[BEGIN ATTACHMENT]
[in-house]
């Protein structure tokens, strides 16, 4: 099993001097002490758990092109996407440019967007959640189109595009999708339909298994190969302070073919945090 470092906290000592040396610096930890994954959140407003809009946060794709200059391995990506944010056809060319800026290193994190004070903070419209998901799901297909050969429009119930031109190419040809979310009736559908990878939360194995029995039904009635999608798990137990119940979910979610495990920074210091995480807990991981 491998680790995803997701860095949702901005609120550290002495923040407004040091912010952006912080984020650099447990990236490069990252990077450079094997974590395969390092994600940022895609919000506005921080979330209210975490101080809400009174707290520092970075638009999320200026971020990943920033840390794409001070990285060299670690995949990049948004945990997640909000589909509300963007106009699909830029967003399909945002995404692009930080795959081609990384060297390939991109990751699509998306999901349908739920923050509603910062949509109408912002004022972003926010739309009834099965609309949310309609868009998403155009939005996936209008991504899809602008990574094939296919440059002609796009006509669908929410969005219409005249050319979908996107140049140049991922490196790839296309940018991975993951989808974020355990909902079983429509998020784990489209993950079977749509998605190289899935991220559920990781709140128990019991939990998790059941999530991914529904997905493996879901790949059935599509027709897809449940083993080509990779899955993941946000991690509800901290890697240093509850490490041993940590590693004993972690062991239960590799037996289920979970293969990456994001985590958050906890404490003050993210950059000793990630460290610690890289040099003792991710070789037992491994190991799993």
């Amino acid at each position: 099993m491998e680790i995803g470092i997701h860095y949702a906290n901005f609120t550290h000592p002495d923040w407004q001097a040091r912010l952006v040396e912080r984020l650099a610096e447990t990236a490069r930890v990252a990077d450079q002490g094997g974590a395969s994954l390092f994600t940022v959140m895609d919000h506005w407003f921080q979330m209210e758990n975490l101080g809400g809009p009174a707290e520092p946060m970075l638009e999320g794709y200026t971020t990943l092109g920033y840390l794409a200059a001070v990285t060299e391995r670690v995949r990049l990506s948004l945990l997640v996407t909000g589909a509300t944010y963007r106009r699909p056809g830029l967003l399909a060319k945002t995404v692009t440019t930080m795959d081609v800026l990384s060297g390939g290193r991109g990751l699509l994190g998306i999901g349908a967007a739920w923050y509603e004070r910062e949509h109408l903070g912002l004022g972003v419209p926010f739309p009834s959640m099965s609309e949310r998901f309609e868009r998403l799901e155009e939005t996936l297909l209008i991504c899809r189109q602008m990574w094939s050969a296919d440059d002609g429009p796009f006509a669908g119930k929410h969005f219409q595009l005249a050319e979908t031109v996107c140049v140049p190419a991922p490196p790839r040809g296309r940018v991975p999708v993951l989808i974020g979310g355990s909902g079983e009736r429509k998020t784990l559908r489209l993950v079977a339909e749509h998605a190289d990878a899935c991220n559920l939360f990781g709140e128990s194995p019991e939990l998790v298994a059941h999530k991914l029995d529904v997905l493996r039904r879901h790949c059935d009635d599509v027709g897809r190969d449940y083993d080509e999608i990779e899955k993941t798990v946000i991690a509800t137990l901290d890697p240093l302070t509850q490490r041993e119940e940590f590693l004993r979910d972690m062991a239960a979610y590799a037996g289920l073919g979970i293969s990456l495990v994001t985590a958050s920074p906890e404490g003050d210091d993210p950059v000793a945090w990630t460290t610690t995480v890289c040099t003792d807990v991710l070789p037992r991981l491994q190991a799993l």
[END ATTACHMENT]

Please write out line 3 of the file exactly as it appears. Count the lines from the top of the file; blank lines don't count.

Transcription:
């Amino acid at each position: 099993m491998e680790i995803g470092i997701h860095y949702a906290n901005f609120t550290h000592p002495d923040w407004q001097a040091r912010l952006v040396e912080r984020l650099a610096e447990t990236a490069r930890v990252a990077d450079q002490g094997g974590a395969s994954l390092f994600t940022v959140m895609d919000h506005w407003f921080q979330m209210e758990n975490l101080g809400g809009p009174a707290e520092p946060m970075l638009e999320g794709y200026t971020t990943l092109g920033y840390l794409a200059a001070v990285t060299e391995r670690v995949r990049l990506s948004l945990l997640v996407t909000g589909a509300t944010y963007r106009r699909p056809g830029l967003l399909a060319k945002t995404v692009t440019t930080m795959d081609v800026l990384s060297g390939g290193r991109g990751l699509l994190g998306i999901g349908a967007a739920w923050y509603e004070r910062e949509h109408l903070g912002l004022g972003v419209p926010f739309p009834s959640m099965s609309e949310r998901f309609e868009r998403l799901e155009e939005t996936l297909l209008i991504c899809r189109q602008m990574w094939s050969a296919d440059d002609g429009p796009f006509a669908g119930k929410h969005f219409q595009l005249a050319e979908t031109v996107c140049v140049p190419a991922p490196p790839r040809g296309r940018v991975p999708v993951l989808i974020g979310g355990s909902g079983e009736r429509k998020t784990l559908r489209l993950v079977a339909e749509h998605a190289d990878a899935c991220n559920l939360f990781g709140e128990s194995p019991e939990l998790v298994a059941h999530k991914l029995d529904v997905l493996r039904r879901h790949c059935d009635d599509v027709g897809r190969d449940y083993d080509e999608i990779e899955k993941t798990v946000i991690a509800t137990l901290d890697p240093l302070t509850q490490r041993e119940e940590f590693l004993r979910d972690m062991a239960a979610y590799a037996g289920l073919g979970i293969s990456l495990v994001t985590a958050s920074p906890e404490g003050d210091d993210p950059v000793a945090w990630t460290t610690t995480v890289c040099t003792d807990v991710l070789p037992r991981l491994q190991a799993l």